Put Your Best Foot Forward This National Osteoporosis Month!

Along with May flowers comes National Osteoporosis Month, and we want to take some time to discuss bone health and the important information you should be aware of when it comes to osteoporosis. In the United States, 53 million Americans have an increased risk for bone fractures, and the scary thing is, most of these people have no idea.

Without a bone density test, it’s hard to know how your bones are faring. Many people don’t know that they have low bone density until they fracture their foot or suffer another serious bone injury. It’s time that we all learn the risk factors of this bone disease and how we can protect our body from the harmful effects of osteoporosis.

Diet and Exercise

If you haven’t figured it out yet, a healthy diet and frequent exercise can help you rule the world. With each healthy snack and step you take, you can reduce your risk of osteoporosis and strengthen your bones.

Exercise and osteoporosis preventionMost people link strong bones to calcium-rich foods like a glass of milk or almonds. But by actually avoiding certain foods, you can do more for your bones than you would just eating more yogurt. For example, a diet filled with process foods is also full of sodium, and research has shown that sodium works against your best efforts of a calcium-rich diet. If you are looking for a diet plan to follow, consider the DASH diet. While originally meant to reduce hypertension, this low-sodium diet is a great way to ensure that you are eating all the nutrients important to improving bone health.

Exercise is just as crucial as a healthy diet when it comes to bone health. People who lead a sedentary lifestyle tend to gain weight, lose important mobility functions like balance and stability, and are more prone to injury because of it. For healthy bones, add weight-bearing exercises into your daily life. From running to walking, there are aerobic exercises of every intensity to help keep your bones strong at any age or physical health. Strength training exercises that build muscle are also recommended to work against osteoporosis. Consider resistance training to build muscle and gain balance and stability in your joints. We might dismiss stability training in our youth, but a strong and stable ankle could be key to reducing injuries when we fall or trip.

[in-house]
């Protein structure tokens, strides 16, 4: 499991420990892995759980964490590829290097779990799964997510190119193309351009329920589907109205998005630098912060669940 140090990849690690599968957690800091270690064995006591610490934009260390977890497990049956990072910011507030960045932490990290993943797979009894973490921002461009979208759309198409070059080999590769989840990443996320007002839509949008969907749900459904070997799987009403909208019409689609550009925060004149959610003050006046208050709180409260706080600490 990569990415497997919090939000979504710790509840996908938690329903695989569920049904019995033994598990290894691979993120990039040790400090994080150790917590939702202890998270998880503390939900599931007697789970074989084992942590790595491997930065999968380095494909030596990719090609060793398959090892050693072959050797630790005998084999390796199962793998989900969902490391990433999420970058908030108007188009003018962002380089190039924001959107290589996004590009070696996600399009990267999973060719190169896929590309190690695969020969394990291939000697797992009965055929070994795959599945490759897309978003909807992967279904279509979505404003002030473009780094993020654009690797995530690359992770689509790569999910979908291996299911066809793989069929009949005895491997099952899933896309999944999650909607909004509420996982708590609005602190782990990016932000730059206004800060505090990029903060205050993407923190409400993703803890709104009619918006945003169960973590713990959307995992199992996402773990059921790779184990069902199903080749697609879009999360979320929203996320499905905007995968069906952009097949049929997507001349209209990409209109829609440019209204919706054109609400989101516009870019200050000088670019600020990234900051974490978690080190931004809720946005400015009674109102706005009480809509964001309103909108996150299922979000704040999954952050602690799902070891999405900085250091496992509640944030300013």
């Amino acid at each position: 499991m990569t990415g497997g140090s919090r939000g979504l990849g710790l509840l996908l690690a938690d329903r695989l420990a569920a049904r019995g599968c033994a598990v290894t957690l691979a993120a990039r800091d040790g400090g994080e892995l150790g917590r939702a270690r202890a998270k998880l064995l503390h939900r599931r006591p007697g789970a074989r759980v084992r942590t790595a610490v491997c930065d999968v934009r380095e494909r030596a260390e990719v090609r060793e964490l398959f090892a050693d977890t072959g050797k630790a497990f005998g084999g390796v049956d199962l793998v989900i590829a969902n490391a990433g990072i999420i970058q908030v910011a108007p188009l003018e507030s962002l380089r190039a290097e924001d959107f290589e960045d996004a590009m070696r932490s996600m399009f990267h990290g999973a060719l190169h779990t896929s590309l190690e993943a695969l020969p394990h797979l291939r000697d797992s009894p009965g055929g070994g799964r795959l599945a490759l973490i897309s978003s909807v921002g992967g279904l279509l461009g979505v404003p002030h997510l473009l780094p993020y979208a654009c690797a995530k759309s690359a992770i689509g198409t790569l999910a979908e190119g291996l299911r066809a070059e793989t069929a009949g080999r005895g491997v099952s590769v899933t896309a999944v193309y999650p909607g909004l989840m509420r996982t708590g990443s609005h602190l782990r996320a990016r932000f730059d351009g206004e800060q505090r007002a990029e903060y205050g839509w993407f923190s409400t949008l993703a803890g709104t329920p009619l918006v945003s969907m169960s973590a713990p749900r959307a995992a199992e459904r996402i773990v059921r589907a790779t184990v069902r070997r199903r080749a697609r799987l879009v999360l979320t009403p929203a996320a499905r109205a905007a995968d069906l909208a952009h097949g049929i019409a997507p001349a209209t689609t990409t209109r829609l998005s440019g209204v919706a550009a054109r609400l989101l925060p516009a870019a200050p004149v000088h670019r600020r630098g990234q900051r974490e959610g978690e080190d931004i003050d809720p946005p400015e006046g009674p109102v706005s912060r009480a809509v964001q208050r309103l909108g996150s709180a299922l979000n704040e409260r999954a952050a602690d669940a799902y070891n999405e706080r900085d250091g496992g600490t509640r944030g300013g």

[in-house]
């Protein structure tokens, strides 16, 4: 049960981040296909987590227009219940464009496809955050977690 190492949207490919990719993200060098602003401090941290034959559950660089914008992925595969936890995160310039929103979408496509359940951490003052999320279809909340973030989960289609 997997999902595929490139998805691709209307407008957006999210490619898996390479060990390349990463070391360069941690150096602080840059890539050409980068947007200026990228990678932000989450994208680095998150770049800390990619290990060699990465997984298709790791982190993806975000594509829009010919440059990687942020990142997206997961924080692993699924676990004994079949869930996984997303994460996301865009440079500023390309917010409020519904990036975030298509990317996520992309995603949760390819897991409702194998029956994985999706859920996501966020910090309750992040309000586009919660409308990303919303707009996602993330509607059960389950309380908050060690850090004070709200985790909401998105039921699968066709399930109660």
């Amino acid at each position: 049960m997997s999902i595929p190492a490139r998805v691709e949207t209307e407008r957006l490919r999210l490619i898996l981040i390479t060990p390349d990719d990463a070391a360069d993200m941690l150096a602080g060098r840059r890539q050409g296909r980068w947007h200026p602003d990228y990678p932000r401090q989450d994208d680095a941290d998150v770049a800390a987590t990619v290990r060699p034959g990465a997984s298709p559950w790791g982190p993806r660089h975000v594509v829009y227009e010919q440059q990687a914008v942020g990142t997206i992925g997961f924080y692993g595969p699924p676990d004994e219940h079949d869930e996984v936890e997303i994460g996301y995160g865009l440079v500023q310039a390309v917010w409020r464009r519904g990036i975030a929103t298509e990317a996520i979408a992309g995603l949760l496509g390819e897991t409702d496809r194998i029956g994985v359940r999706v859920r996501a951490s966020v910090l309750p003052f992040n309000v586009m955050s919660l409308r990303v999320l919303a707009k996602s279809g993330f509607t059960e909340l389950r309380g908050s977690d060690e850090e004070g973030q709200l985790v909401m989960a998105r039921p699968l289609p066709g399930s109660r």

Imagine taking a prescription medication only to learn that while the medication was effective at resolving your initial health issue, it has weakened your bones in the process. Many people find it surprising when they learn that osteoporosis and low bone density can be drug-induced, but it’s absolutely true.

Medication for Osteoporosis TreatmentA good example of this is the SGLT2 inhibitor Invokana prescribed to treat type 2 diabetes. While it is a great solution for a diabetic looking to regulate their blood glucose levels, many patients have suffered adverse side effects of the drug including a heightened risk of bone fractures, below-the-knee amputations, and an increased risk of falls.

We often see the results of drug-induced osteoporosis in elderly patients, but anyone taking certain kinds of medications are at risk no matter their age. Some other medications that contribute to bone deterioration include, corticosteroids, antiepileptic drugs, heparin, and progestins. If you are worried about the risk you might be taking with your current medications, talk to your doctor about the effects your prescription medications could have on your overall bone health.


At this point, the harmful effects of smoking can be named by even the youngest in society. School children are taught the damaging side effects of smoking, such as lung disease and cardiovascular issues, but many times we forget that smoking also has an effect on bone health. Smoking has been linked to an increased risk of osteoporosis as well as serious bone fractures.

To protect your bones and your vital organs, make every effort to quit smoking.


Unfortunately, age is a significant risk factor for osteoporosis and one that we have no control over. We typically hit our peak bone density in our late twenties, and from there our bone density will decrease little by little over time. This combined with a loss of coordination and balance in our later years makes falls and injuries even more precarious.

Age and OsteoporosisA sprained ankle in our twenties could be a fractured ankle in our sixties thanks to a loss of bone mass. Understanding that bone loss is inevitable can be a motivating factor in working to protect our bones as we age.

No matter what age you are, it’s time to start thinking about your bone health and doing more to protect yourself against osteoporosis. Take this month to educate yourself as well as your friends and family on the importance of healthy, strong bones, and ensure a more stable and less injury-prone future for the ones you love.

Caitlin Hoff

Health & Safety Investigator at ConsumerSafety.org

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